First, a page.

With 13 Hours: The Secret Soldiers of Benghazi opening this weekend, a few days ago I sat down with director Michael Bay in Miami for an exclusive video interview. He talked about the responsibility of telling a story about real life heroes, memorable moments from filming, why they used digital cameras, his first cut of the film, future Transformers movies (including if Transformers 5 is his last one and spinoff films), and a lot more.
If you’re not familiar with 13 Hours, the film tells the story of the members of a security team tasked with surviving the chaotic events on September 11, 2012 after the attack on the United States embassy in Benghazi, Libya that led to the death of four Americans, among them Ambassador Chris Stevens. The movie is adapted by Chuck Hogan from Mitchell Zuckoff’s book, and stars John Krasinski, James Badge Dale, Max Martini, Pablo Schreiber, and David Denman.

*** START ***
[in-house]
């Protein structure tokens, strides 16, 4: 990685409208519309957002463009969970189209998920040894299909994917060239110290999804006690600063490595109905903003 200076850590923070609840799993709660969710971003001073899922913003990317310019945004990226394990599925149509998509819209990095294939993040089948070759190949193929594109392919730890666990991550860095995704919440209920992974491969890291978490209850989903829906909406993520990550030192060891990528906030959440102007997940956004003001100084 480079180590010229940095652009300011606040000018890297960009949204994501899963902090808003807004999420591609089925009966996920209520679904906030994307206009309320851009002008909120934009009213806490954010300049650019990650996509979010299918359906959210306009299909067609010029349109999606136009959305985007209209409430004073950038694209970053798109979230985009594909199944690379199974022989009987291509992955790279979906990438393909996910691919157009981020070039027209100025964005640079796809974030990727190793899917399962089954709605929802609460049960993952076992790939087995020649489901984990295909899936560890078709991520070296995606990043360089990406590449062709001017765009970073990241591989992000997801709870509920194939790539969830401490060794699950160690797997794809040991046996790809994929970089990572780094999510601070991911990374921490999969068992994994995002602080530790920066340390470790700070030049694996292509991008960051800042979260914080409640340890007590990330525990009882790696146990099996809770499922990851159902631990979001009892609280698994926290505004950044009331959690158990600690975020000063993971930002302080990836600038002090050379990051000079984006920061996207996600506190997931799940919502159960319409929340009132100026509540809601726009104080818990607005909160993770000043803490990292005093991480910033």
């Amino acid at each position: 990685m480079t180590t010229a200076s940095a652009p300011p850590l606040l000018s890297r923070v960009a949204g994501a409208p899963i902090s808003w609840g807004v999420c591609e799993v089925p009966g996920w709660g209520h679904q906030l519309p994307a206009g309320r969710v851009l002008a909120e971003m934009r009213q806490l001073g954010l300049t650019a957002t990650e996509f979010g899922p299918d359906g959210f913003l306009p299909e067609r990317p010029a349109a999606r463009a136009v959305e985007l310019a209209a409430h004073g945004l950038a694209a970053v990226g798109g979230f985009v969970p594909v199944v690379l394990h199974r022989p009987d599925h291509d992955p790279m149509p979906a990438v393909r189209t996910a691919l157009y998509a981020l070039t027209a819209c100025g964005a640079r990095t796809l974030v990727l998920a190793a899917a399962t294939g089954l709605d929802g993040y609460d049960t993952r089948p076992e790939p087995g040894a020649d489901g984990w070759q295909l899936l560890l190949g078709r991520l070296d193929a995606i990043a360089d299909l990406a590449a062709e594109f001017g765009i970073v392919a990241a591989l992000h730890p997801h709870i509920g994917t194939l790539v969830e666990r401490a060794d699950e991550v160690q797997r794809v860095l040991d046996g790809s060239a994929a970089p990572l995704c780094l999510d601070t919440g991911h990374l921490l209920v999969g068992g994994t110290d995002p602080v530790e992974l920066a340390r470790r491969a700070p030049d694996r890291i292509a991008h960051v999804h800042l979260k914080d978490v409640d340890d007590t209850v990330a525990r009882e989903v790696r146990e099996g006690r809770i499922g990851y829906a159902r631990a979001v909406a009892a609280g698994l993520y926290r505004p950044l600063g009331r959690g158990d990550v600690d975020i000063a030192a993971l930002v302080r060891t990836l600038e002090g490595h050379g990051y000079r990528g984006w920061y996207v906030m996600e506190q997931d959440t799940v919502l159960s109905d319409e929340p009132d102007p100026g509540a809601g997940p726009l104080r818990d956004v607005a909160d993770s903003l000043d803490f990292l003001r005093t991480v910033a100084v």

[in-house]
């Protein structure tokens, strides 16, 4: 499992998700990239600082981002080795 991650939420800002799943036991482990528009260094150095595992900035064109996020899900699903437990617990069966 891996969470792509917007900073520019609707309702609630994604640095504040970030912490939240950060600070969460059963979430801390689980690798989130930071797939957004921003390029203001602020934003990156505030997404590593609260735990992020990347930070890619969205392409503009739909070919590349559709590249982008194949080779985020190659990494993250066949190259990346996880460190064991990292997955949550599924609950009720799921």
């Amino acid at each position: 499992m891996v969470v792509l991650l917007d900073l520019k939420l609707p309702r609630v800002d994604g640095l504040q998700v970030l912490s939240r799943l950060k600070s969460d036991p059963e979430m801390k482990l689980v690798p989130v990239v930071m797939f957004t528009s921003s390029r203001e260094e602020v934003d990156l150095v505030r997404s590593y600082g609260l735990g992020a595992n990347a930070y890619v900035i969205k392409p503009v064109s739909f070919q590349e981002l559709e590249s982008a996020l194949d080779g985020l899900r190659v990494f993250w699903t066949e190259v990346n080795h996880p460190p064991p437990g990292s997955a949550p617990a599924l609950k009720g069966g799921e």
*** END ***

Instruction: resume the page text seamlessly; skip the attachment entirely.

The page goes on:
While Benghazi has been in the news since the tragic events unfolded that night, few have talked about the real life heroes that saved countless lives. While you might be surprised to hear this, Michael Bay has done a great job telling their story without politicizing the issue or “Hollywoodizing” the events. It’s easily one of his best films and absolutely worth your time and money.
Check out what Bay had to say about the making of the film below.
- Memorable moments from filming.
- The reasonability of telling a story about real life heroes.
- What kind of cameras did he use and why?
- How long was his first cut of the film?
- His thoughts on the Transformers writers’ room where they had a bunch of people breaking story for the next few films.